March 14, 2012 - Mapping the Infrared Universe: The Entire WISE Sky
This is a mosaic of the images covering the entire sky as observed by the Wide-field Infrared Survey Explorer (WISE), part of its All-Sky Data Release.
The sky can be thought of as a sphere that surrounds us in three dimensions. To make a map of the sky, astronomers project it into two dimensions. Many different methods can be used to project a spherical surface into a 2-D map. The projection used in this image of the sky is called Aitoff, named after the geographer who invented it. It takes the 3-D sky sphere and slices open one hemisphere, and then flattens the whole thing out into an oval shape.
Any projection creates distortions, so people tend to use a particular projection type based on where in the resulting map the distortions are minimal. This map is centered on the Milky Way Galaxy. The plane of the Galaxy runs along the equator, and the center of the Galaxy is at the center of the map, where projection distortions are minimal. The distortions are most pronounced at the edges of the map. The right and left edges of this oval shape are the same location in the sky. A second projection of this image is also available, called equirectangular. This method projects the sky into a rectangular shape with Cartesian coordinates, and is useful for planetariums that may wish to display the image on their domes.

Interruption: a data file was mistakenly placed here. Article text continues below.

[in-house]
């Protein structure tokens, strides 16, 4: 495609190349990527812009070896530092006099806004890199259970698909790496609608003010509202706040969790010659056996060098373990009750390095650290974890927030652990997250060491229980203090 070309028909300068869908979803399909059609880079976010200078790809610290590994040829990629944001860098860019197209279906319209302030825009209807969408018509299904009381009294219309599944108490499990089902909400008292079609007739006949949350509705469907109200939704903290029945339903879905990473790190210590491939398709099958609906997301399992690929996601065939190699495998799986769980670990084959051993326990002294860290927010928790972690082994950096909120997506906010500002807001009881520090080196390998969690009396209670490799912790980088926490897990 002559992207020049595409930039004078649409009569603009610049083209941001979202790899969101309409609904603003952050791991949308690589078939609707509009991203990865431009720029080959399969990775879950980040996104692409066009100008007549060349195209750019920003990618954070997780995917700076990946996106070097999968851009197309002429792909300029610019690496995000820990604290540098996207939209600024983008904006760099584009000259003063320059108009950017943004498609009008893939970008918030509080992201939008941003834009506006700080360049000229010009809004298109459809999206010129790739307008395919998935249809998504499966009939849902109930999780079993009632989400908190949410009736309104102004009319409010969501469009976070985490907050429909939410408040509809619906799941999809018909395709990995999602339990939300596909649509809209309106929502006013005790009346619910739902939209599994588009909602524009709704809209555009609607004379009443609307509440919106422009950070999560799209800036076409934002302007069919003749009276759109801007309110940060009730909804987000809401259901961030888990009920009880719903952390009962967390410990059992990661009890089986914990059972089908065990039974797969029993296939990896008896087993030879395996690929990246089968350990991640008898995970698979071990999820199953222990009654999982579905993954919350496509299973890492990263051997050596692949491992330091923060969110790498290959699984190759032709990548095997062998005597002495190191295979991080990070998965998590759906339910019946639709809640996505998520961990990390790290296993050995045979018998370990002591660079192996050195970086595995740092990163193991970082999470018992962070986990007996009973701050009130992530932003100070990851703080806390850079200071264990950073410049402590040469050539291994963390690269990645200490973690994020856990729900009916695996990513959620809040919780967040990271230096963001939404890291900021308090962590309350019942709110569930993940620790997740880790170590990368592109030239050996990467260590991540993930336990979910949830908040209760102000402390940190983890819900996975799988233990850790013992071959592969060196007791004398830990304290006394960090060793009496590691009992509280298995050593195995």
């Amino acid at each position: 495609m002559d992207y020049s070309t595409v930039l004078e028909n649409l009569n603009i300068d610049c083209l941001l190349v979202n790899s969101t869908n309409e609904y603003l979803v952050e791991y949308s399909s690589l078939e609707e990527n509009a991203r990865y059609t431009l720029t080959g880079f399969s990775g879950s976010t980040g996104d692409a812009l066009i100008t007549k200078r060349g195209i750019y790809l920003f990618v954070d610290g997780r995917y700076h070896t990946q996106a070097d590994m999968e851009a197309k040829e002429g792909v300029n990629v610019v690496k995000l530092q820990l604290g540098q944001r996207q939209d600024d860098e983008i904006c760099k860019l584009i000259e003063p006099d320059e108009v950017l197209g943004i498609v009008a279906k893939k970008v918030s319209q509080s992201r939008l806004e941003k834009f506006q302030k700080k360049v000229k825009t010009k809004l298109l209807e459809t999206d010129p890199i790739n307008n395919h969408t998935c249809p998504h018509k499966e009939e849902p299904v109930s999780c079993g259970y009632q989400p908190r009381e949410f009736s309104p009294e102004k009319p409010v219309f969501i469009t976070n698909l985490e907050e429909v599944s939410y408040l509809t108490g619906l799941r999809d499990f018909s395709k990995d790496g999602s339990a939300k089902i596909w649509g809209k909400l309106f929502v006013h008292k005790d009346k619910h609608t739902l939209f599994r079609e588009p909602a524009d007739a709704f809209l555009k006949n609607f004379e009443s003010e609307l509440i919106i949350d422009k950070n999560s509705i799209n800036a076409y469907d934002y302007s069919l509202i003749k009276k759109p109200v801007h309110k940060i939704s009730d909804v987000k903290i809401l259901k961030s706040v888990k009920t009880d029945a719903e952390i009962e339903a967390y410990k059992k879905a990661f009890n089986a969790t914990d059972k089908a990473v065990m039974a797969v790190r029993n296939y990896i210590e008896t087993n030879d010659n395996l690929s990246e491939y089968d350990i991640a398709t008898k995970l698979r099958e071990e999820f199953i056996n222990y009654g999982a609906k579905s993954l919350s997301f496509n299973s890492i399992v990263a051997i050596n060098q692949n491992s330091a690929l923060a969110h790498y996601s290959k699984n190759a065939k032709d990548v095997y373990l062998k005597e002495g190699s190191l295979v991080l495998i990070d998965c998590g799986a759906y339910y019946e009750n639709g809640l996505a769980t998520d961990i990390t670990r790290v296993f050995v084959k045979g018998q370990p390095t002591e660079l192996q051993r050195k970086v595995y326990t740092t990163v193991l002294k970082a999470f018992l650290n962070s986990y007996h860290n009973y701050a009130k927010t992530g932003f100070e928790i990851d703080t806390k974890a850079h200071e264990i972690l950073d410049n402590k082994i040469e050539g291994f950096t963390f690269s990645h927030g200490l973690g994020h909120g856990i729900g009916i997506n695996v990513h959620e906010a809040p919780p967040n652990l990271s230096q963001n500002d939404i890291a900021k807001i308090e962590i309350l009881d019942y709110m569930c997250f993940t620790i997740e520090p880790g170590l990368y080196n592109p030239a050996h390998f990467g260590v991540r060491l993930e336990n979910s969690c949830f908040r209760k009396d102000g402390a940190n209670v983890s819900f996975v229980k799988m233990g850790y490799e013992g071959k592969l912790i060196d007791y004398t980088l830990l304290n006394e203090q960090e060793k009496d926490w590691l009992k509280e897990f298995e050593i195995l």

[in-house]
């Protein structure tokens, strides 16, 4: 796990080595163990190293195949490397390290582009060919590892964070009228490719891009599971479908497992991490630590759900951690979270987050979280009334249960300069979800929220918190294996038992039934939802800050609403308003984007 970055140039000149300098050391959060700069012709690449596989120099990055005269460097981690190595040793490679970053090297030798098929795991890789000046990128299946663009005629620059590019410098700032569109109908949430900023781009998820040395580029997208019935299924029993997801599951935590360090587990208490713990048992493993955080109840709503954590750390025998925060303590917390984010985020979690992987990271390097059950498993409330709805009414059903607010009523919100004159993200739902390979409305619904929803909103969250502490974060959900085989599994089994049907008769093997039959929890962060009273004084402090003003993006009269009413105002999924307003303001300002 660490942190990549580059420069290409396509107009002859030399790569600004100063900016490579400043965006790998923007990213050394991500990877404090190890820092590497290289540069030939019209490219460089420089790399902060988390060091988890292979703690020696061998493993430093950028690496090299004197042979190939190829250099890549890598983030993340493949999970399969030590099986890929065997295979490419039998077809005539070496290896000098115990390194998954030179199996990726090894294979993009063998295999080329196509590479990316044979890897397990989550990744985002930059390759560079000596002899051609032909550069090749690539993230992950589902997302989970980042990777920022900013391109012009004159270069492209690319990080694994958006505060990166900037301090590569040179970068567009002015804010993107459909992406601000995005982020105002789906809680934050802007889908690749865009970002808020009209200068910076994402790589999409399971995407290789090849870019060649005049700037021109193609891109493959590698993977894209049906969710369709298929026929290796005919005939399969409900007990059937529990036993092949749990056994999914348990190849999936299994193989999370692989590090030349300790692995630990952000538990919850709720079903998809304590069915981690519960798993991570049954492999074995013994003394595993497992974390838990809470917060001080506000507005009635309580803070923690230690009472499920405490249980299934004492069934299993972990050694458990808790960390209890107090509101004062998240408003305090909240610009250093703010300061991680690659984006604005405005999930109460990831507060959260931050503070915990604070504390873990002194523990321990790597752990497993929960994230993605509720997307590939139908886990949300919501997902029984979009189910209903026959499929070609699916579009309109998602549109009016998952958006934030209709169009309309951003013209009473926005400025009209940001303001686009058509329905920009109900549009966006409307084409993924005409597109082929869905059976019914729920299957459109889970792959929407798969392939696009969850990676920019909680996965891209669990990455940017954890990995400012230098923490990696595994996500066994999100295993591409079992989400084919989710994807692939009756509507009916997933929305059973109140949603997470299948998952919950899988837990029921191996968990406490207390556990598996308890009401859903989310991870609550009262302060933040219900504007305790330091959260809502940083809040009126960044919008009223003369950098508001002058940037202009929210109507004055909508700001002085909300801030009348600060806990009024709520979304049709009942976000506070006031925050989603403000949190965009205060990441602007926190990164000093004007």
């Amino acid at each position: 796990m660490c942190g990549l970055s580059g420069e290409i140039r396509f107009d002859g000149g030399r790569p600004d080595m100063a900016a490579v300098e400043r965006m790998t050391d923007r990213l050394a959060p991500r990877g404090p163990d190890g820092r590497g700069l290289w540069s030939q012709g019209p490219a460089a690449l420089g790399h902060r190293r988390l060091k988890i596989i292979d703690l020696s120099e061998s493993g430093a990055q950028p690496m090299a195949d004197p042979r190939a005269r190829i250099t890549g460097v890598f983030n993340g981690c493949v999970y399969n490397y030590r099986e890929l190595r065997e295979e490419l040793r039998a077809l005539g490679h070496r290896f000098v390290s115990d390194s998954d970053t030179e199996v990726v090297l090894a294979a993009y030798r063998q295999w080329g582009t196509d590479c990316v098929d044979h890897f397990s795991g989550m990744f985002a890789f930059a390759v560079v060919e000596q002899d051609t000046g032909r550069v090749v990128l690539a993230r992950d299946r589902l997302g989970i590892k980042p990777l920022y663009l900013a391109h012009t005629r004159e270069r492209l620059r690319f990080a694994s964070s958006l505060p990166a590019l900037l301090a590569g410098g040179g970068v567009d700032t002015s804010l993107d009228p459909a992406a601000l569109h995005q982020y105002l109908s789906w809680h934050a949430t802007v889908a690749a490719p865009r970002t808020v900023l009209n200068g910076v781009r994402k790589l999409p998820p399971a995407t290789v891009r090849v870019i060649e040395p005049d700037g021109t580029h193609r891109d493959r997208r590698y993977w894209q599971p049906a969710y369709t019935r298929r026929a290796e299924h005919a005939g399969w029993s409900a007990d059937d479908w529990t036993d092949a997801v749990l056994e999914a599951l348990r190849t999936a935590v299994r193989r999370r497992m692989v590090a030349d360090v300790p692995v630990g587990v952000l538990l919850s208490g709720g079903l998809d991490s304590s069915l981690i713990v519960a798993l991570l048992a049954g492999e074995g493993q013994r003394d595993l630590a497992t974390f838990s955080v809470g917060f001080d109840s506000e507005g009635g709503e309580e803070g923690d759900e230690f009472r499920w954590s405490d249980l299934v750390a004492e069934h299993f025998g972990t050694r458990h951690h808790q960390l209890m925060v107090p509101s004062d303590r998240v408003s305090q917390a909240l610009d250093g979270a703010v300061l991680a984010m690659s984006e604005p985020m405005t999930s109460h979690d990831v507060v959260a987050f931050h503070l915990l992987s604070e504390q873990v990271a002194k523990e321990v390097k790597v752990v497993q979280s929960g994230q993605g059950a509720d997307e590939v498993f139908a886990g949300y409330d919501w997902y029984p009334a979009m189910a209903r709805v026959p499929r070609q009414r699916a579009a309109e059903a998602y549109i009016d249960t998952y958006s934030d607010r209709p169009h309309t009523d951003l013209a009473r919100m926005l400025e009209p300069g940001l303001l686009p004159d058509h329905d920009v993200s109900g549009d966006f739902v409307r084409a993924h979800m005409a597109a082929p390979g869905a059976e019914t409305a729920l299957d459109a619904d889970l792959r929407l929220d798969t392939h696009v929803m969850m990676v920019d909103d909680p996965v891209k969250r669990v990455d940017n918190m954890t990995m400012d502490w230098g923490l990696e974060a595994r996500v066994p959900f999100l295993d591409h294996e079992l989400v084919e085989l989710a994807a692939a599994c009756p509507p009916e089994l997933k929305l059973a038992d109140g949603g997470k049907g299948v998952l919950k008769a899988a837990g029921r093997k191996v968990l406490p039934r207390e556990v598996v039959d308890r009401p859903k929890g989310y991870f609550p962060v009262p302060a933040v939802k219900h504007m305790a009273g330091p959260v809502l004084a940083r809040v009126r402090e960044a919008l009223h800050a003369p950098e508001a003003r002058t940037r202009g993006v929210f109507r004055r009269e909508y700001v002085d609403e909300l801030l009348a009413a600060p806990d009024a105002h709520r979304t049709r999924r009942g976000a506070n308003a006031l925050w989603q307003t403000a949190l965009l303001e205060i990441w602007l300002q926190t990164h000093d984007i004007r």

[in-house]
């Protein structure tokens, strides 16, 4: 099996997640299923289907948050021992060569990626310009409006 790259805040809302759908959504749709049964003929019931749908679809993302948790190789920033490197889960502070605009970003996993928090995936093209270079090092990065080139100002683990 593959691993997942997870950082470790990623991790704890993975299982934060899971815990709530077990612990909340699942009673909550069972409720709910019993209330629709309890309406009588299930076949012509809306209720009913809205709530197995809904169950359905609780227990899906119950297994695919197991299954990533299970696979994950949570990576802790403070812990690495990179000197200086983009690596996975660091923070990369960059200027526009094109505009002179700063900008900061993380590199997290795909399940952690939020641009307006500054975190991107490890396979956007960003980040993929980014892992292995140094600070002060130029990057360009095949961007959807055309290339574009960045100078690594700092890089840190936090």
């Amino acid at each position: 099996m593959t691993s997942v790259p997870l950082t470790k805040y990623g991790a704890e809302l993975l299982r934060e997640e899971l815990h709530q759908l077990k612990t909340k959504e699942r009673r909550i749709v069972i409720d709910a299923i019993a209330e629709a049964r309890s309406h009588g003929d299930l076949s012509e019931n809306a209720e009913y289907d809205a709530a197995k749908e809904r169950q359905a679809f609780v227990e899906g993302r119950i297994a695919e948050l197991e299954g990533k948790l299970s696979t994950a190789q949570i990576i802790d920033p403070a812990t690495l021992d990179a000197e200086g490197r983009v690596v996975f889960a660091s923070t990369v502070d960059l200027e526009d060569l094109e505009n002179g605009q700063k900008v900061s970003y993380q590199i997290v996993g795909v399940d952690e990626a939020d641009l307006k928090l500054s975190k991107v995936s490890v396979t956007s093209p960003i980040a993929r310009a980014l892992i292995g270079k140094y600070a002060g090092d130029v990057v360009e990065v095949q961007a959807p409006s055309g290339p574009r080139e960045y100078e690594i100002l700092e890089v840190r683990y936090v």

In this mosaic, the Milky Way Galaxy runs horizontally across this map. The Milky Way is shaped like a disk and the Solar System is located in that disk about two-thirds of the way out from the center. So we see the Milky Way as a band running through the sky. As we look toward the center of the Galaxy we are looking through more of the disk than when we are looking at large angles away from the center, and you can see a noticeable increase in stars (colored blue-green) toward the center of the image.
There are some artifacts worth noting in the image. For the image atlas, moving objects such as asteroids and comets were removed. However, some slower moving, bright objects did leave behind residuals. Residuals of the planets Saturn, Mars, and Jupiter are visible in this image as bright red spots off the plane of the Galaxy at the 1:00, 2:00 and 7:00 positions, respectively. In addition, at several locations in the image there are small rectangular shaped features that result from the difficulty in matching background levels of individual atlas frames.
With the exception of a few Solar System objects, all of the celestial bodies highlighted in previous featured images from WISE are visible in this map. The annotated version of this map shows the locations of about half of the featured images (the rest were omitted for clarity). Clicking on the name of the object in the annotated map above will open a new browser window showing the featured image for that object.
Three of the four wavelengths surveyed by WISE were used to create this image. The colors used in this image represent specific wavelengths of infrared light. Cyan (blue-green) represents light emitted predominantly from stars and galaxies at a wavelength of 3.4 microns. Green and red represent light mostly emitted by dust at 12 and 22 microns, respectively.
Image Credit: NASA/JPL-Caltech/WISE Team